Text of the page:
Let’s be blunt—Research in Motion has an image problem. The smartphone maker’s market share is being eroded by Apple and makers of phones running Google’s Android mobile operating system. RIM’s PlayBook tablet has been a dud thus far. And the Canadian company suffered a massive service outage throughout the world at the worst possible time, right as rival Apple was launching its new iPhone 4S and just before RIM’s DevCon developer conference in San Francisco this week.
At DevCon, RIM briefly apologized for the outage before spending much of the rest of the event evangelizing its new BBX operating system, which blends the BlackBerry OS that runs its smartphones and the QNX platform that’s the foundation of the PlayBook. BBX is coming out at a date uncertain, however, and in the meantime, RIM has updated QNX for its tablet with a version it calls PlayBook 2.0.
Will all of this be enough to get consumers excited about its products again and developers itching to build apps for its App World market? RIM executives had a mantra at DevCon—it’s more profitable to build apps for BlackBerry phones and the PlayBook than it is to build them for Apple’s iOS devices and Android. That’s a sweet carrot, to be sure, though it’s a little tough to pin down the metrics RIM is using to reach that conclusion.
PCMag sat down with Alex Kinsella, senior product manager of RIM’s BlackBerry App World, to find out more about what the company is doing for developers and how it plans to win over consumers going forward.
PCMag: One of the interesting points you guys have stressed at DevCon is the profitability of being a BlackBerry developer versus a developer for iOS or Android. Could you go a little deeper into those numbers and explain them? Is that based on average return for an app you develop?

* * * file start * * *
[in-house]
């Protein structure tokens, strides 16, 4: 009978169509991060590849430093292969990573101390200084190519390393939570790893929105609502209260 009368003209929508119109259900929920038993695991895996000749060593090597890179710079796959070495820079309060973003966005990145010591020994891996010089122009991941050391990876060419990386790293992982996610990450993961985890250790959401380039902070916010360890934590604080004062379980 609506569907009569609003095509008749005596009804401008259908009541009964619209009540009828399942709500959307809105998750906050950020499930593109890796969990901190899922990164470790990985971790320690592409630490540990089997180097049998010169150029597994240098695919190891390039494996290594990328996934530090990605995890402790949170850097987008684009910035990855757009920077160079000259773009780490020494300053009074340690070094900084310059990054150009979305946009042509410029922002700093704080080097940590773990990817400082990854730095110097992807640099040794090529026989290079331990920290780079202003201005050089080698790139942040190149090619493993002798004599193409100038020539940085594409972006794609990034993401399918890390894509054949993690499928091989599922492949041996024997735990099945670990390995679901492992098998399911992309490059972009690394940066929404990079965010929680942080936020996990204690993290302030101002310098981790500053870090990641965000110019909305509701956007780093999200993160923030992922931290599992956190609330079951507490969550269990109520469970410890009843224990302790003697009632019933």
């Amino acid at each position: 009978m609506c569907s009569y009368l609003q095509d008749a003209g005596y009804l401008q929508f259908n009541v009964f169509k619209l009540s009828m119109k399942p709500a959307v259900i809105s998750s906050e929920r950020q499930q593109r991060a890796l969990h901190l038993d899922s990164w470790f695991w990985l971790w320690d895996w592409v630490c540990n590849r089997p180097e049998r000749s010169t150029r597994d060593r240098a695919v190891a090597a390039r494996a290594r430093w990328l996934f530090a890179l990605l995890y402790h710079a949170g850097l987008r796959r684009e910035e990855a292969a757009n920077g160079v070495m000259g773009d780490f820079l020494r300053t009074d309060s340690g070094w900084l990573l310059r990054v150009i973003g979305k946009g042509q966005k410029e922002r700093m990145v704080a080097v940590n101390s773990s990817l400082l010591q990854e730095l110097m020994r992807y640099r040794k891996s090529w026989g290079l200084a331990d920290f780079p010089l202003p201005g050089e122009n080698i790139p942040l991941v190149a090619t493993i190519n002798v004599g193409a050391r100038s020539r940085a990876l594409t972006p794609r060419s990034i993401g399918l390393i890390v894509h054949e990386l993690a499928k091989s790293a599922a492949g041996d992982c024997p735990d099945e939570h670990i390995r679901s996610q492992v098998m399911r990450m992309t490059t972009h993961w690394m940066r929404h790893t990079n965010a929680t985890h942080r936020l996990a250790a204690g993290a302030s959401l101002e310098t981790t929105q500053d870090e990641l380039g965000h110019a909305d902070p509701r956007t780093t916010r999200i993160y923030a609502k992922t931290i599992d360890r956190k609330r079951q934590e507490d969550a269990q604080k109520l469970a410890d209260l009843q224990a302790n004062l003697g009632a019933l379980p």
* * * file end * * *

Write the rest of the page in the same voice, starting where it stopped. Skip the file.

Kinsella: It’s actually just looking at the number of purchases of a specific title across categories, and then looking at the number of developers who have made more than $ 100,000 on our platform, and I think really, that’s the most impressive stat.
PCMag: Does it skew more towards enterprise app developers?
Kinsella: No, it’s a good mix of everything. And that’s one of the things I like. And whether it’s on BlackBerry or on PlayBook today, there’s a good mix of enterprise applications, productivity, personalization, and games. So it does stretch the gamut of what’s available and the sales represent that. Then again, a lot of people have said it’s the number of apps in your catalog, and when you look at we have compared to our competitors, and it’s an advantage for many of our developers. It’s being able to go out there and to be able to say, ’500,000 apps is indicative of developer interest in your platform, 100 percent true. But it’s not indicative of developer success on your platform.’ And success is number of users using your app and sales. We’re at 47,000, almost 50,000 apps. Awesome. We’re going to be at 100,000 one day, we’re going to be at 200,000. And what can we take from our competitors, missteps that they’ve made that they’re trying to correct, so how do we build in that we’re not going to do the same things that hurt discoverability both from the consumer and developer side.
MORE: Kinsella on preparing RIM’s developer ecosystem for the arrival of BBX.